Let's look at the options, where we can place the validation code:
- Inside the setters in builder.
- Inside the build() method.
- Inside the constructed entity: it will be invoked in build() method when the entity is being created.
Option 1 allows us to detect problems earlier, but there can be complicated cases when we can validate input only having the full context, thus, doing at least part of validation in build() method. Thus, choosing option 1 will lead to inconsistent code with part of validation being done in one place and another part being done in other place.
Option 2 isn't significantly worse than option 1, because, usually, setters in builder are invoked right before the build(), especially, in fluent interfaces. Thus, it's still possible to detect a problem early enough in most cases. However, if the builder is not the only way to create an object, it will lead to duplication of validation code, because you'll need to have it everywhere where you create an object. The most logical solution in this case will be to put validation as close to created object as possible, that is, inside of it. And this is the option 3.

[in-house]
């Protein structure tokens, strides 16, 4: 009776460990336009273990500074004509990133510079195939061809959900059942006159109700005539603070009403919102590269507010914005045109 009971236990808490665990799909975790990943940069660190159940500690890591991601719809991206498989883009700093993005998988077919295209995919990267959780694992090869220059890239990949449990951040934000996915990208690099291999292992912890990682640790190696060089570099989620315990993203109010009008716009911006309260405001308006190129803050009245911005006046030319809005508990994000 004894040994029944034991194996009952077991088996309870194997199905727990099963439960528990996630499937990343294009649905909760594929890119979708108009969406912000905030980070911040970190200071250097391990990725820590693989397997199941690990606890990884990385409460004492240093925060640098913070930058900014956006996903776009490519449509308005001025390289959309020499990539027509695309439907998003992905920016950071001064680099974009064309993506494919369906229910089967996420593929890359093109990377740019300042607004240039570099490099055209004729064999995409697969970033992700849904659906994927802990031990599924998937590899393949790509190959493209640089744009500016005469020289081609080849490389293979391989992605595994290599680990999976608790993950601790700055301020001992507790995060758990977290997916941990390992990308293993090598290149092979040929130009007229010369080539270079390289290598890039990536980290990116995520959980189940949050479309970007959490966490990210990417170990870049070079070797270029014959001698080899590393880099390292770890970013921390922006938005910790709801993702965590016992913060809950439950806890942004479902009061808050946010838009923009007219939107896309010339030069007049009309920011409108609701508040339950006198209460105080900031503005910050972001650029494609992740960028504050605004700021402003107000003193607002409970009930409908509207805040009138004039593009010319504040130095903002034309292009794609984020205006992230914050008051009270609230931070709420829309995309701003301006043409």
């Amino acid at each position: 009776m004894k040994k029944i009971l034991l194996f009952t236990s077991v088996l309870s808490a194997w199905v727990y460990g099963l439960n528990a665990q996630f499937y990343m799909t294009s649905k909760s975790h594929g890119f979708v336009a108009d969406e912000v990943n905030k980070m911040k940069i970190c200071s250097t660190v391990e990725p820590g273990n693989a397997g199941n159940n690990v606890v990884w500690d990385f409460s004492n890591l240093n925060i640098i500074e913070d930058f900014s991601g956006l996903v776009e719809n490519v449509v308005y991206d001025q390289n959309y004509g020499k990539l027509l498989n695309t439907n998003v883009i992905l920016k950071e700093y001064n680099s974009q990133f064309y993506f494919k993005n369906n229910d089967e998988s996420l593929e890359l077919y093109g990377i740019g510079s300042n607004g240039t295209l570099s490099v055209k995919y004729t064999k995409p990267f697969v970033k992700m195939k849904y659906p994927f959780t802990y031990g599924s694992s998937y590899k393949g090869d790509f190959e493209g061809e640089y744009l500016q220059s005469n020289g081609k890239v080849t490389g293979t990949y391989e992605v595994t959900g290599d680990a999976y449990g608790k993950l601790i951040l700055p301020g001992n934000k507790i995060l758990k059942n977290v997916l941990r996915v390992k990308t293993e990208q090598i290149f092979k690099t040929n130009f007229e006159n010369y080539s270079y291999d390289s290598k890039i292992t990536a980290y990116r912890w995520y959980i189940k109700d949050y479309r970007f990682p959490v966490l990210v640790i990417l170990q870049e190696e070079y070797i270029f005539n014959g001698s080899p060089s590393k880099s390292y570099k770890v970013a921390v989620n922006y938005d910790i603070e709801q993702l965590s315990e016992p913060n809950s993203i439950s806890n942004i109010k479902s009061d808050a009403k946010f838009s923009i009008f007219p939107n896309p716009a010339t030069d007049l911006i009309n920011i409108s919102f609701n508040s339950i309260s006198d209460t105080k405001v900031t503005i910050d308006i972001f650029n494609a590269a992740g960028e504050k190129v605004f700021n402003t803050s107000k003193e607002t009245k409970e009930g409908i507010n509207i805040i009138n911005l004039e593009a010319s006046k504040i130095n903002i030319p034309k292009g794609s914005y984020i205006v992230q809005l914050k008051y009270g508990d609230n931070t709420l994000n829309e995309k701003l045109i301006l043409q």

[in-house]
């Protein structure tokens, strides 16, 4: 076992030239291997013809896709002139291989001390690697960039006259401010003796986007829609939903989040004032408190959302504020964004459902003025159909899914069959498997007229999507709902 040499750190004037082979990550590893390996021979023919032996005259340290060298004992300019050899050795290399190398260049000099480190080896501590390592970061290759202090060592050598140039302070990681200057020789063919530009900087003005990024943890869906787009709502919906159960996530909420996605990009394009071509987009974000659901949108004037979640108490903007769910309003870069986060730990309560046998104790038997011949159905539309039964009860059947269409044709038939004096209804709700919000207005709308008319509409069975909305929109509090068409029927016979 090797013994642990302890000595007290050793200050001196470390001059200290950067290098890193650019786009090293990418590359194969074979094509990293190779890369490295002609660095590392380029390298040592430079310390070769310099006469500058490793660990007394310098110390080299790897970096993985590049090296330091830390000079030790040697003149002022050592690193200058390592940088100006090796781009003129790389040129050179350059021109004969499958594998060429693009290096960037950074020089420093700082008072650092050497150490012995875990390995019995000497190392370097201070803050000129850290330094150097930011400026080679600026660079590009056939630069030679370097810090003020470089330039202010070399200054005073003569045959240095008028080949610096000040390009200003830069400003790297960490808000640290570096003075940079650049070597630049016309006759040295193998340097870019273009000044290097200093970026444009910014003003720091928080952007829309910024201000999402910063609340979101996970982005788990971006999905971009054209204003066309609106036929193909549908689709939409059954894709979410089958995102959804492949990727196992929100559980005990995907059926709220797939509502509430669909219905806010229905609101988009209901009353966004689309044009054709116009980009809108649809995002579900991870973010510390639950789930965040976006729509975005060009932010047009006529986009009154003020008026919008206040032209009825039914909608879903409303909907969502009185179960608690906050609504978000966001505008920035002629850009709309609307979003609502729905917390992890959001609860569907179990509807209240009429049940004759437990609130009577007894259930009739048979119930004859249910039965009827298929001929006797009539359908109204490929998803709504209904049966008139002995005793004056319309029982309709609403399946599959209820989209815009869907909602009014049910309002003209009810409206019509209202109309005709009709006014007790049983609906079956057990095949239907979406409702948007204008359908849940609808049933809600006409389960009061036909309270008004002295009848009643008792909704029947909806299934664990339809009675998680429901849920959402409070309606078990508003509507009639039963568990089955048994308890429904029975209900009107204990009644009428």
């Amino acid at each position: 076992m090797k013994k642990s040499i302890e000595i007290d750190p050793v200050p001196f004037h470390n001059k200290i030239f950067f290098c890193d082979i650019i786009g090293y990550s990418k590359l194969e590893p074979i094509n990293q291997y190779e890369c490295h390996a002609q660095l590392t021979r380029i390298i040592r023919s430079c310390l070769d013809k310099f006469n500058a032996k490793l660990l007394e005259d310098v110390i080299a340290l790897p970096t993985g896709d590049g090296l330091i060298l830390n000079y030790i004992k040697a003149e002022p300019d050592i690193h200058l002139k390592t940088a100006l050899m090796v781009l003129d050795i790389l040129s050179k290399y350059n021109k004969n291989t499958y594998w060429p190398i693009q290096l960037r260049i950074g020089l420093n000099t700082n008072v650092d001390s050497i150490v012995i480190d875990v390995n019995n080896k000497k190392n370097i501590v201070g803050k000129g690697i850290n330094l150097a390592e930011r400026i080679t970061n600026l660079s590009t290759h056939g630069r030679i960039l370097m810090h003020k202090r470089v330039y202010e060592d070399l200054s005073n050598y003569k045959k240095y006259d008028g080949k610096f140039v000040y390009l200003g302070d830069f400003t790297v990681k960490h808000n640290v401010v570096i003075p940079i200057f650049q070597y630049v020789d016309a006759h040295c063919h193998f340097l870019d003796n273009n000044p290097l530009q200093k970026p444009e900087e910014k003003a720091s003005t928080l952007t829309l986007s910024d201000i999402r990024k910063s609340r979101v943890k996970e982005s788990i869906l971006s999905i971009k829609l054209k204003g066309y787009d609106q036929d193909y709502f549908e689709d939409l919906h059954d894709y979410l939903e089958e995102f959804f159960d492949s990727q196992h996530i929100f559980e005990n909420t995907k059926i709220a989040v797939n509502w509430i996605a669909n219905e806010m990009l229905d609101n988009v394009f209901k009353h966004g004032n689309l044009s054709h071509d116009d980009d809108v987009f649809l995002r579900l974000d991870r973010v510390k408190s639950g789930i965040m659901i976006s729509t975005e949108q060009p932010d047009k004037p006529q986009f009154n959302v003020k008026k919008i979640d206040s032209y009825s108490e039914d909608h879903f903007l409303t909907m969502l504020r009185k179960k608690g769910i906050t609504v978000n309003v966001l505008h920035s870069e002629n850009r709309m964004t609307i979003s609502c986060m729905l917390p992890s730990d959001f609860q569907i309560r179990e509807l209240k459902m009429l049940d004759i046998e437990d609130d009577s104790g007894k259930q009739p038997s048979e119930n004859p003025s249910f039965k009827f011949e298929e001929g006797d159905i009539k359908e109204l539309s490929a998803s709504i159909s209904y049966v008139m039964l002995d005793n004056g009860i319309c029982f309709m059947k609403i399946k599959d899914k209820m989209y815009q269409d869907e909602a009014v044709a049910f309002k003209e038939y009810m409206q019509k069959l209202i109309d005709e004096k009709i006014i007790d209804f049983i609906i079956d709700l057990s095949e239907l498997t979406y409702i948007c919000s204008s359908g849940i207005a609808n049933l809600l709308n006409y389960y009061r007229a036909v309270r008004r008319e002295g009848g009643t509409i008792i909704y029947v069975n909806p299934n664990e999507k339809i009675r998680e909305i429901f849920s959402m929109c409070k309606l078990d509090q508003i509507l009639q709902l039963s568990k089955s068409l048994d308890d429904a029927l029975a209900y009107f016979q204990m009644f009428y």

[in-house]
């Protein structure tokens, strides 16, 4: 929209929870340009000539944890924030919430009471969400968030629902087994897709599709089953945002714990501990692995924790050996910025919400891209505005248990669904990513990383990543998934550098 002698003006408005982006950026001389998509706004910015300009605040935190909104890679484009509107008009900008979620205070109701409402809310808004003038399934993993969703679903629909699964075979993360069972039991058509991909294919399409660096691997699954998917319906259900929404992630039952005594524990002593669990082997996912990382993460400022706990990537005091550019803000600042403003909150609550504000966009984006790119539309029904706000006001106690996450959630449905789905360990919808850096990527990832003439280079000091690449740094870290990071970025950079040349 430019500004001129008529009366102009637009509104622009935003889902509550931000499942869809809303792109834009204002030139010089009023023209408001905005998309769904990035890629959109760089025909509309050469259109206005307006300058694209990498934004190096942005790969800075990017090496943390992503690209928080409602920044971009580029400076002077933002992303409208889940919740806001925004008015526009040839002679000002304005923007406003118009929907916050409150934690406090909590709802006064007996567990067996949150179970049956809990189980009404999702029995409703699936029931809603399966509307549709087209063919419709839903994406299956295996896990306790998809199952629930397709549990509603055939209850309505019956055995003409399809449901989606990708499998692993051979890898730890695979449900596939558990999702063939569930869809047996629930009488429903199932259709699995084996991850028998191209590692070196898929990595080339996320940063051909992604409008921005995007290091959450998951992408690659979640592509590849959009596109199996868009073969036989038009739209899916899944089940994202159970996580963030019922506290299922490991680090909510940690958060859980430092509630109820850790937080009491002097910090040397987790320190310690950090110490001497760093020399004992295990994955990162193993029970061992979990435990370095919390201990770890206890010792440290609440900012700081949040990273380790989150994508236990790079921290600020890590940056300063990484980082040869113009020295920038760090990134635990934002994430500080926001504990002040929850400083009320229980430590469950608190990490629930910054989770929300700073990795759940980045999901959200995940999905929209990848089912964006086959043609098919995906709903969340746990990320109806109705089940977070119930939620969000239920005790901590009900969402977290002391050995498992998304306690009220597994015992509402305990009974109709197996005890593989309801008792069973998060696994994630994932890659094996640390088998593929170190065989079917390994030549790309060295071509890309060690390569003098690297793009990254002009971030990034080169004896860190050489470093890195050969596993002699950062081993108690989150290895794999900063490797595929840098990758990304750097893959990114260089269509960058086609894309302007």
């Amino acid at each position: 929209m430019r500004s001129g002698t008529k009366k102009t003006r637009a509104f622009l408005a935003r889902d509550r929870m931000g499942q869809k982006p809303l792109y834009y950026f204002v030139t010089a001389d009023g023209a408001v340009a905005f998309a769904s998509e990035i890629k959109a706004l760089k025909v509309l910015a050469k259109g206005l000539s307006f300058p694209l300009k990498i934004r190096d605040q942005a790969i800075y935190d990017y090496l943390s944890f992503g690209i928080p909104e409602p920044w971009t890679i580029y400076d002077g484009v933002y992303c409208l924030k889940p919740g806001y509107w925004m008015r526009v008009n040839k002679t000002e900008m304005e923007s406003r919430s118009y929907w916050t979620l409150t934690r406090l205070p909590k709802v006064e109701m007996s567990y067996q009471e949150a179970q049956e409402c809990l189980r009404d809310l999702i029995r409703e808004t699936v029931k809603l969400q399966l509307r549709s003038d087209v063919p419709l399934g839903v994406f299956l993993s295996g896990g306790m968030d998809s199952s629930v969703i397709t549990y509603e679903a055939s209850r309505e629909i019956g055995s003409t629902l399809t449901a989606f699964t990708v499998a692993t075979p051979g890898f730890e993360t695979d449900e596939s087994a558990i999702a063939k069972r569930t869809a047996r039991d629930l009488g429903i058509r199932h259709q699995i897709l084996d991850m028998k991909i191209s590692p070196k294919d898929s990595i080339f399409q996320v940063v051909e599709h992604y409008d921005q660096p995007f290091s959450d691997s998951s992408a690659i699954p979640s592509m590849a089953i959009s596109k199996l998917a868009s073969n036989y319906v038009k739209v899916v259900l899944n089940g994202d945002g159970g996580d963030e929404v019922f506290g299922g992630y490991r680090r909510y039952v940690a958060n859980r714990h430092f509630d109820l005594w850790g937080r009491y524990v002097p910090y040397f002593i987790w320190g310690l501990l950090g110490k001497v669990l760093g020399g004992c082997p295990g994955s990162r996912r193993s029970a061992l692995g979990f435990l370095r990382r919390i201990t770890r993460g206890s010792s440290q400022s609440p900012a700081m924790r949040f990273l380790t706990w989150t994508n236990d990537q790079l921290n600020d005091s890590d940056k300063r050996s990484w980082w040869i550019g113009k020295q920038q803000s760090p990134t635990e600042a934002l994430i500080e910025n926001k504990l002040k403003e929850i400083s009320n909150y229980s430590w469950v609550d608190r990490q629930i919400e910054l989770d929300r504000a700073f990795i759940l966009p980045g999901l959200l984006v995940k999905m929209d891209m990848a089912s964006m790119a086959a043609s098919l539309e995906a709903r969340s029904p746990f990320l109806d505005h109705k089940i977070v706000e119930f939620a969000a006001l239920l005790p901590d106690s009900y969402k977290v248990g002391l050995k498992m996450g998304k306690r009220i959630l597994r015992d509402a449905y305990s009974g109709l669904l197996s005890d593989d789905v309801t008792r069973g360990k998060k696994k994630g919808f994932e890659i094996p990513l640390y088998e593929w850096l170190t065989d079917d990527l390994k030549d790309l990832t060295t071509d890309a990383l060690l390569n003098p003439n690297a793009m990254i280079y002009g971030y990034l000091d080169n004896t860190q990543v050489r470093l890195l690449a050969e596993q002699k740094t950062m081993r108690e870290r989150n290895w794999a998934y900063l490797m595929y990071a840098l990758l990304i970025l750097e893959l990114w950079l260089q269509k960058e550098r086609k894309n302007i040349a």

From SOLID point of view, putting validation in builder also violates SRP: the builder class already has responsibility of aggregating the data to construct an object. Validation is establishing contracts on its own internal state, it's a new responsibility to check the state of another object.
Thus, from my point of view, not only it's better to fail late from design perspective, but it's also better to fail inside the constructed entity, rather than in builder itself.
UPD: this comment reminded me of one more possibility, when validation inside the builder (option 1 or 2) makes sense. It does make sense if the builder has its own contracts on the objects it is creating. For example, assume that we have a builder that constructs a string with specific content, say, list of number ranges "1-2,3-4,5-6". This builder may have a method like "addRange(int min, int max)". The resulting string does not know anything about these numbers, neither it should have to know. The builder itself defines the format of the string and constraints on the numbers. Thus, the method addRange must validate the input numbers and throw an exception if max is less than min.
That said, the general rule will be to validate only the contracts defined by the builder itself.